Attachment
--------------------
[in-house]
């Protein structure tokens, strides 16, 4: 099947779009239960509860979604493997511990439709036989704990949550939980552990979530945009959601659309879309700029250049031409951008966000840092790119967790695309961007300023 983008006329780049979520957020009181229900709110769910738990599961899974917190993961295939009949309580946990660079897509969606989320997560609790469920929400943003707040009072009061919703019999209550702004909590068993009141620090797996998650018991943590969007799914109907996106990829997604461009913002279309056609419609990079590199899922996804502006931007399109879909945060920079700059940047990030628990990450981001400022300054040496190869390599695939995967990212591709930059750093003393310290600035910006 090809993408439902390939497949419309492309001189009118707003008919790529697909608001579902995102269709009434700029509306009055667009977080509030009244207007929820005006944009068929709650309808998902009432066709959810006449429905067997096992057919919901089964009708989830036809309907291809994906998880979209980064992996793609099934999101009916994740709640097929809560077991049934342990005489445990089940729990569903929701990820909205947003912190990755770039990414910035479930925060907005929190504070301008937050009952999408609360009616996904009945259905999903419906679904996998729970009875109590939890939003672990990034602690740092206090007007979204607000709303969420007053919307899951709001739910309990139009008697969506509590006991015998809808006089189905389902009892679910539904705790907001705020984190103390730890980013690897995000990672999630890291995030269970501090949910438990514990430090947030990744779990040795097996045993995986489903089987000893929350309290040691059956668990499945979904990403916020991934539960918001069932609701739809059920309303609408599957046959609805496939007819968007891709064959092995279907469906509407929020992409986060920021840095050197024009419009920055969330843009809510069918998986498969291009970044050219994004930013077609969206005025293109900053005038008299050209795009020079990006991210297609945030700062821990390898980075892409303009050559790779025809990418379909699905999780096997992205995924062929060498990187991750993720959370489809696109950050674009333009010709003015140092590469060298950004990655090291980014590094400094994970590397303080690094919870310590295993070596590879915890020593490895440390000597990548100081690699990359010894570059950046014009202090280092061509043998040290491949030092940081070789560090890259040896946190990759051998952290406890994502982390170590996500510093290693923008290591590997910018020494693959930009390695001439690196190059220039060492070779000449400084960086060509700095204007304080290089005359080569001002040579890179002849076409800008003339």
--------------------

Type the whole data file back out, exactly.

[in-house]
């Protein structure tokens, strides 16, 4: 099947779009239960509860979604493997511990439709036989704990949550939980552990979530945009959601659309879309700029250049031409951008966000840092790119967790695309961007300023 983008006329780049979520957020009181229900709110769910738990599961899974917190993961295939009949309580946990660079897509969606989320997560609790469920929400943003707040009072009061919703019999209550702004909590068993009141620090797996998650018991943590969007799914109907996106990829997604461009913002279309056609419609990079590199899922996804502006931007399109879909945060920079700059940047990030628990990450981001400022300054040496190869390599695939995967990212591709930059750093003393310290600035910006 090809993408439902390939497949419309492309001189009118707003008919790529697909608001579902995102269709009434700029509306009055667009977080509030009244207007929820005006944009068929709650309808998902009432066709959810006449429905067997096992057919919901089964009708989830036809309907291809994906998880979209980064992996793609099934999101009916994740709640097929809560077991049934342990005489445990089940729990569903929701990820909205947003912190990755770039990414910035479930925060907005929190504070301008937050009952999408609360009616996904009945259905999903419906679904996998729970009875109590939890939003672990990034602690740092206090007007979204607000709303969420007053919307899951709001739910309990139009008697969506509590006991015998809808006089189905389902009892679910539904705790907001705020984190103390730890980013690897995000990672999630890291995030269970501090949910438990514990430090947030990744779990040795097996045993995986489903089987000893929350309290040691059956668990499945979904990403916020991934539960918001069932609701739809059920309303609408599957046959609805496939007819968007891709064959092995279907469906509407929020992409986060920021840095050197024009419009920055969330843009809510069918998986498969291009970044050219994004930013077609969206005025293109900053005038008299050209795009020079990006991210297609945030700062821990390898980075892409303009050559790779025809990418379909699905999780096997992205995924062929060498990187991750993720959370489809696109950050674009333009010709003015140092590469060298950004990655090291980014590094400094994970590397303080690094919870310590295993070596590879915890020593490895440390000597990548100081690699990359010894570059950046014009202090280092061509043998040290491949030092940081070789560090890259040896946190990759051998952290406890994502982390170590996500510093290693923008290591590997910018020494693959930009390695001439690196190059220039060492070779000449400084960086060509700095204007304080290089005359080569001002040579890179002849076409800008003339």